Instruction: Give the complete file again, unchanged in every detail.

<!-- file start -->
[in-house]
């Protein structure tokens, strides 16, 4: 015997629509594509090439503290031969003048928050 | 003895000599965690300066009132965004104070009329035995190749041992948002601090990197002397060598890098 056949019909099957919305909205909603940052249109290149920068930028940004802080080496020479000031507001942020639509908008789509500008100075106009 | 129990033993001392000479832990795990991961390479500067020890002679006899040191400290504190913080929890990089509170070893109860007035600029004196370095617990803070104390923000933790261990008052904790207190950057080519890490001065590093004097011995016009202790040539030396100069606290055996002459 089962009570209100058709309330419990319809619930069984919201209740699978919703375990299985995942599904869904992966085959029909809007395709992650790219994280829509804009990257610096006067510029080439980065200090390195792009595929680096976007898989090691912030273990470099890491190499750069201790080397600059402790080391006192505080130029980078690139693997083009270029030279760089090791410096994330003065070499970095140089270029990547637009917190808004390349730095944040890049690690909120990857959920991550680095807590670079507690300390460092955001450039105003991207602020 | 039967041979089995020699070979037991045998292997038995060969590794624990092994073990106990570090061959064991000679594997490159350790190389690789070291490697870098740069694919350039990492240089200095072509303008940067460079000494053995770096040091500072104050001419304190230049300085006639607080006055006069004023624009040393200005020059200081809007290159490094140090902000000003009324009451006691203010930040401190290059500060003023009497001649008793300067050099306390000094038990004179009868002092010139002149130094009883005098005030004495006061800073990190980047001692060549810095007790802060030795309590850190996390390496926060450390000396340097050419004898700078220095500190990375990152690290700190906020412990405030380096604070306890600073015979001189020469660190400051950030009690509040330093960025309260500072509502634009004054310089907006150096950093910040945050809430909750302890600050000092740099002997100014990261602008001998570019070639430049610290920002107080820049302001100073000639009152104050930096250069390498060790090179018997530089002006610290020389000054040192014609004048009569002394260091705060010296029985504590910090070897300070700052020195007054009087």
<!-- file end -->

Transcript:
[in-house]
């Protein structure tokens, strides 16, 4: 015997629509594509090439503290031969003048928050 | 003895000599965690300066009132965004104070009329035995190749041992948002601090990197002397060598890098 056949019909099957919305909205909603940052249109290149920068930028940004802080080496020479000031507001942020639509908008789509500008100075106009 | 129990033993001392000479832990795990991961390479500067020890002679006899040191400290504190913080929890990089509170070893109860007035600029004196370095617990803070104390923000933790261990008052904790207190950057080519890490001065590093004097011995016009202790040539030396100069606290055996002459 089962009570209100058709309330419990319809619930069984919201209740699978919703375990299985995942599904869904992966085959029909809007395709992650790219994280829509804009990257610096006067510029080439980065200090390195792009595929680096976007898989090691912030273990470099890491190499750069201790080397600059402790080391006192505080130029980078690139693997083009270029030279760089090791410096994330003065070499970095140089270029990547637009917190808004390349730095944040890049690690909120990857959920991550680095807590670079507690300390460092955001450039105003991207602020 | 039967041979089995020699070979037991045998292997038995060969590794624990092994073990106990570090061959064991000679594997490159350790190389690789070291490697870098740069694919350039990492240089200095072509303008940067460079000494053995770096040091500072104050001419304190230049300085006639607080006055006069004023624009040393200005020059200081809007290159490094140090902000000003009324009451006691203010930040401190290059500060003023009497001649008793300067050099306390000094038990004179009868002092010139002149130094009883005098005030004495006061800073990190980047001692060549810095007790802060030795309590850190996390390496926060450390000396340097050419004898700078220095500190990375990152690290700190906020412990405030380096604070306890600073015979001189020469660190400051950030009690509040330093960025309260500072509502634009004054310089907006150096950093910040945050809430909750302890600050000092740099002997100014990261602008001998570019070639430049610290920002107080820049302001100073000639009152104050930096250069390498060790090179018997530089002006610290020389000054040192014609004048009569002394260091705060010296029985504590910090070897300070700052020195007054009087």